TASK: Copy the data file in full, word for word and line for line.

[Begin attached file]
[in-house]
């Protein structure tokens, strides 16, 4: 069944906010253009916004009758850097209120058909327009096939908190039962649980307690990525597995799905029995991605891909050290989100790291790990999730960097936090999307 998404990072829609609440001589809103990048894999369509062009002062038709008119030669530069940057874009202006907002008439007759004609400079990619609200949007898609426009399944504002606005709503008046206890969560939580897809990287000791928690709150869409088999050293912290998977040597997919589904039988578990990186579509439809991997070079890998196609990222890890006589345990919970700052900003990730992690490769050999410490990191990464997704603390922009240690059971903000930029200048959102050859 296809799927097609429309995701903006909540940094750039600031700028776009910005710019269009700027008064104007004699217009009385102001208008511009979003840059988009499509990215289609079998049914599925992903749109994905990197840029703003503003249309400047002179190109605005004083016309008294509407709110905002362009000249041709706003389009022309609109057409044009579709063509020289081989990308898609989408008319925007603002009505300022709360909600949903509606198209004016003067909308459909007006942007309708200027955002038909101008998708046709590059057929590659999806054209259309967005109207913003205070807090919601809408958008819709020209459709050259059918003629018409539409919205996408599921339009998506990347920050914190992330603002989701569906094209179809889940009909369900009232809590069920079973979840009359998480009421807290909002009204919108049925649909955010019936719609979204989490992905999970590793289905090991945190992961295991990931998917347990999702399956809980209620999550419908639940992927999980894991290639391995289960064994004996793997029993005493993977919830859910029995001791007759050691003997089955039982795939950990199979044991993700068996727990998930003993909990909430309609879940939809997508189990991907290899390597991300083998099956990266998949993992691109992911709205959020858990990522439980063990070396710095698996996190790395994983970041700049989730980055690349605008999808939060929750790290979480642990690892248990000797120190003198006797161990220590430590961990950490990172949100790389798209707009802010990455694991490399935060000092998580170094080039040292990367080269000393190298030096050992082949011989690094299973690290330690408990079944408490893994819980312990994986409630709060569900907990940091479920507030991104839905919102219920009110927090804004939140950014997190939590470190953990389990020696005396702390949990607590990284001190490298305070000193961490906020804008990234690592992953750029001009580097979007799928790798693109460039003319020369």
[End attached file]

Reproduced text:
[in-house]
């Protein structure tokens, strides 16, 4: 069944906010253009916004009758850097209120058909327009096939908190039962649980307690990525597995799905029995991605891909050290989100790291790990999730960097936090999307 998404990072829609609440001589809103990048894999369509062009002062038709008119030669530069940057874009202006907002008439007759004609400079990619609200949007898609426009399944504002606005709503008046206890969560939580897809990287000791928690709150869409088999050293912290998977040597997919589904039988578990990186579509439809991997070079890998196609990222890890006589345990919970700052900003990730992690490769050999410490990191990464997704603390922009240690059971903000930029200048959102050859 296809799927097609429309995701903006909540940094750039600031700028776009910005710019269009700027008064104007004699217009009385102001208008511009979003840059988009499509990215289609079998049914599925992903749109994905990197840029703003503003249309400047002179190109605005004083016309008294509407709110905002362009000249041709706003389009022309609109057409044009579709063509020289081989990308898609989408008319925007603002009505300022709360909600949903509606198209004016003067909308459909007006942007309708200027955002038909101008998708046709590059057929590659999806054209259309967005109207913003205070807090919601809408958008819709020209459709050259059918003629018409539409919205996408599921339009998506990347920050914190992330603002989701569906094209179809889940009909369900009232809590069920079973979840009359998480009421807290909002009204919108049925649909955010019936719609979204989490992905999970590793289905090991945190992961295991990931998917347990999702399956809980209620999550419908639940992927999980894991290639391995289960064994004996793997029993005493993977919830859910029995001791007759050691003997089955039982795939950990199979044991993700068996727990998930003993909990909430309609879940939809997508189990991907290899390597991300083998099956990266998949993992691109992911709205959020858990990522439980063990070396710095698996996190790395994983970041700049989730980055690349605008999808939060929750790290979480642990690892248990000797120190003198006797161990220590430590961990950490990172949100790389798209707009802010990455694991490399935060000092998580170094080039040292990367080269000393190298030096050992082949011989690094299973690290330690408990079944408490893994819980312990994986409630709060569900907990940091479920507030991104839905919102219920009110927090804004939140950014997190939590470190953990389990020696005396702390949990607590990284001190490298305070000193961490906020804008990234690592992953750029001009580097979007799928790798693109460039003319020369």